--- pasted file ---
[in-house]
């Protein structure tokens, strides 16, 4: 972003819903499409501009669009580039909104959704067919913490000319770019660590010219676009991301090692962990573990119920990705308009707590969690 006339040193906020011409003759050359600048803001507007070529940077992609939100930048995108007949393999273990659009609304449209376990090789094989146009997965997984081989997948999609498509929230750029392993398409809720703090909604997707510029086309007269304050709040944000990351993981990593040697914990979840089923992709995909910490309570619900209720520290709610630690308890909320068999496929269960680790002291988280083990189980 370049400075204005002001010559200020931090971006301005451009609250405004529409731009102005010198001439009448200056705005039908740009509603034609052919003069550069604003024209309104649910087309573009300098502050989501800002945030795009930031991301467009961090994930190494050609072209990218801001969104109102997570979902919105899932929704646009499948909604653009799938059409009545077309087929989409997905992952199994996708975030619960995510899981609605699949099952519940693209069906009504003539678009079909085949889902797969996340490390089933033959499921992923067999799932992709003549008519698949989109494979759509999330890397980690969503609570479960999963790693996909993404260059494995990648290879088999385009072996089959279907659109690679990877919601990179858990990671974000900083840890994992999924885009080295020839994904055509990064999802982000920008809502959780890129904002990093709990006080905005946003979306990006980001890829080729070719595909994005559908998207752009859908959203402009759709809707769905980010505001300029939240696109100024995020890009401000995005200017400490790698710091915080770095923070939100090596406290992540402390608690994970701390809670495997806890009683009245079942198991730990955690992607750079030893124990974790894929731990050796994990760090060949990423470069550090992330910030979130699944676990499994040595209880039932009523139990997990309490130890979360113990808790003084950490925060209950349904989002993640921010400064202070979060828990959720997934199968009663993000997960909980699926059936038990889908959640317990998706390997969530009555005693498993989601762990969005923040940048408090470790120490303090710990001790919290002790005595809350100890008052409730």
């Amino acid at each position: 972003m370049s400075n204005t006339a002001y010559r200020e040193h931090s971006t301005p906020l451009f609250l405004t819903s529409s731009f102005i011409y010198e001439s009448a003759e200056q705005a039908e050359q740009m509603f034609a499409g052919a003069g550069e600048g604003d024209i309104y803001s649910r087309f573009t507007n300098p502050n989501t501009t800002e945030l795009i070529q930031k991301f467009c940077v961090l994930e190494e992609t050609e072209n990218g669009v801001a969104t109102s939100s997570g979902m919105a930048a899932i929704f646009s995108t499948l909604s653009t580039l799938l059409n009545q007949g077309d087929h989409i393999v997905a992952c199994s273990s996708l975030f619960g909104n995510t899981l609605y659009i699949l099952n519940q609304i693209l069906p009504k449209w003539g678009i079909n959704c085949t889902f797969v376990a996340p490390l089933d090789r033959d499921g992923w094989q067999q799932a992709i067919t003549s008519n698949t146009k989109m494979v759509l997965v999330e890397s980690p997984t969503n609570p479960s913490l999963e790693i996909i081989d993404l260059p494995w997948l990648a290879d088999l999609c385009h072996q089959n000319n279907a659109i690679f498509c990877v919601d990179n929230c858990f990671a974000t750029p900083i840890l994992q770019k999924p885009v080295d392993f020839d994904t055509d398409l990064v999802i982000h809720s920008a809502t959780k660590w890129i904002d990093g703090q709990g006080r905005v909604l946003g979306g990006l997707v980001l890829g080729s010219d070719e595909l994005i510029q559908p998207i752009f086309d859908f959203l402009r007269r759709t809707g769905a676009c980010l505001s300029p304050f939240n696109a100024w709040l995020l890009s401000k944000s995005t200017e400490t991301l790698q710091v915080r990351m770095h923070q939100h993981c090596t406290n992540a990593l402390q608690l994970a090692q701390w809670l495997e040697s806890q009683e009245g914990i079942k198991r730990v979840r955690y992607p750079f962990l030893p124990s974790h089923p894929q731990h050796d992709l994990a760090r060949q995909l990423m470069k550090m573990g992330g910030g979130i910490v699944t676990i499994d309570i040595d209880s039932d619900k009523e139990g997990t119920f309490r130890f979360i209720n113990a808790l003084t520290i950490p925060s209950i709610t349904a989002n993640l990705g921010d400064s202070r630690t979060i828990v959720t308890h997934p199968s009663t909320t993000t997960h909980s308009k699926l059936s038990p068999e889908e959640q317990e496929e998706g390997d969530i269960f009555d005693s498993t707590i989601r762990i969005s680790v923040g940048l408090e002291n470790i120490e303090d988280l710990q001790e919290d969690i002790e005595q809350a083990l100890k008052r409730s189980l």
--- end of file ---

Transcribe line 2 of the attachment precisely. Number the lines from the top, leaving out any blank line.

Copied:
């Protein structure tokens, strides 16, 4: 972003819903499409501009669009580039909104959704067919913490000319770019660590010219676009991301090692962990573990119920990705308009707590969690 006339040193906020011409003759050359600048803001507007070529940077992609939100930048995108007949393999273990659009609304449209376990090789094989146009997965997984081989997948999609498509929230750029392993398409809720703090909604997707510029086309007269304050709040944000990351993981990593040697914990979840089923992709995909910490309570619900209720520290709610630690308890909320068999496929269960680790002291988280083990189980 370049400075204005002001010559200020931090971006301005451009609250405004529409731009102005010198001439009448200056705005039908740009509603034609052919003069550069604003024209309104649910087309573009300098502050989501800002945030795009930031991301467009961090994930190494050609072209990218801001969104109102997570979902919105899932929704646009499948909604653009799938059409009545077309087929989409997905992952199994996708975030619960995510899981609605699949099952519940693209069906009504003539678009079909085949889902797969996340490390089933033959499921992923067999799932992709003549008519698949989109494979759509999330890397980690969503609570479960999963790693996909993404260059494995990648290879088999385009072996089959279907659109690679990877919601990179858990990671974000900083840890994992999924885009080295020839994904055509990064999802982000920008809502959780890129904002990093709990006080905005946003979306990006980001890829080729070719595909994005559908998207752009859908959203402009759709809707769905980010505001300029939240696109100024995020890009401000995005200017400490790698710091915080770095923070939100090596406290992540402390608690994970701390809670495997806890009683009245079942198991730990955690992607750079030893124990974790894929731990050796994990760090060949990423470069550090992330910030979130699944676990499994040595209880039932009523139990997990309490130890979360113990808790003084950490925060209950349904989002993640921010400064202070979060828990959720997934199968009663993000997960909980699926059936038990889908959640317990998706390997969530009555005693498993989601762990969005923040940048408090470790120490303090710990001790919290002790005595809350100890008052409730």